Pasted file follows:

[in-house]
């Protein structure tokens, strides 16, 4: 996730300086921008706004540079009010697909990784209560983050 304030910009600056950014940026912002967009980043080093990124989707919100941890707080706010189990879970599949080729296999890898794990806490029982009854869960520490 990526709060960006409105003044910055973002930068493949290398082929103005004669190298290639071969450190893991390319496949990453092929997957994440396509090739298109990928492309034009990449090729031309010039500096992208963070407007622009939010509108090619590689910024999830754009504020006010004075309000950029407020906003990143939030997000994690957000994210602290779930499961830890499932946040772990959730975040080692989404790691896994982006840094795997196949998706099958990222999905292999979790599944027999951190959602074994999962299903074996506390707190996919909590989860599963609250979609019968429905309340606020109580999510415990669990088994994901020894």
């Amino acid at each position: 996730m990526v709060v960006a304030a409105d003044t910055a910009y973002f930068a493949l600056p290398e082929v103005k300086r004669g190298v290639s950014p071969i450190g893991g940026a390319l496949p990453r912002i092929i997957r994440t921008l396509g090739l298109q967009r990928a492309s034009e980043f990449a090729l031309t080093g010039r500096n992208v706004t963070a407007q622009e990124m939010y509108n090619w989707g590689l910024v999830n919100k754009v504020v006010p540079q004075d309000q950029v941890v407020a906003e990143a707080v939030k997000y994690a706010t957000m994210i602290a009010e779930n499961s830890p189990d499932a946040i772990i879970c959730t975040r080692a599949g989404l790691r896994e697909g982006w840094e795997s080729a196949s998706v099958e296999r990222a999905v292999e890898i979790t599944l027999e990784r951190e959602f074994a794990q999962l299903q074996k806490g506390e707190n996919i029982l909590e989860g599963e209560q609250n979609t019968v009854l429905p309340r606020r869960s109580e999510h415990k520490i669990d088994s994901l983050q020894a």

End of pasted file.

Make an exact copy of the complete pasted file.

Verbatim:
[in-house]
């Protein structure tokens, strides 16, 4: 996730300086921008706004540079009010697909990784209560983050 304030910009600056950014940026912002967009980043080093990124989707919100941890707080706010189990879970599949080729296999890898794990806490029982009854869960520490 990526709060960006409105003044910055973002930068493949290398082929103005004669190298290639071969450190893991390319496949990453092929997957994440396509090739298109990928492309034009990449090729031309010039500096992208963070407007622009939010509108090619590689910024999830754009504020006010004075309000950029407020906003990143939030997000994690957000994210602290779930499961830890499932946040772990959730975040080692989404790691896994982006840094795997196949998706099958990222999905292999979790599944027999951190959602074994999962299903074996506390707190996919909590989860599963609250979609019968429905309340606020109580999510415990669990088994994901020894």
């Amino acid at each position: 996730m990526v709060v960006a304030a409105d003044t910055a910009y973002f930068a493949l600056p290398e082929v103005k300086r004669g190298v290639s950014p071969i450190g893991g940026a390319l496949p990453r912002i092929i997957r994440t921008l396509g090739l298109q967009r990928a492309s034009e980043f990449a090729l031309t080093g010039r500096n992208v706004t963070a407007q622009e990124m939010y509108n090619w989707g590689l910024v999830n919100k754009v504020v006010p540079q004075d309000q950029v941890v407020a906003e990143a707080v939030k997000y994690a706010t957000m994210i602290a009010e779930n499961s830890p189990d499932a946040i772990i879970c959730t975040r080692a599949g989404l790691r896994e697909g982006w840094e795997s080729a196949s998706v099958e296999r990222a999905v292999e890898i979790t599944l027999e990784r951190e959602f074994a794990q999962l299903q074996k806490g506390e707190n996919i029982l909590e989860g599963e209560q609250n979609t019968v009854l429905p309340r606020r869960s109580e999510h415990k520490i669990d088994s994901l983050q020894a």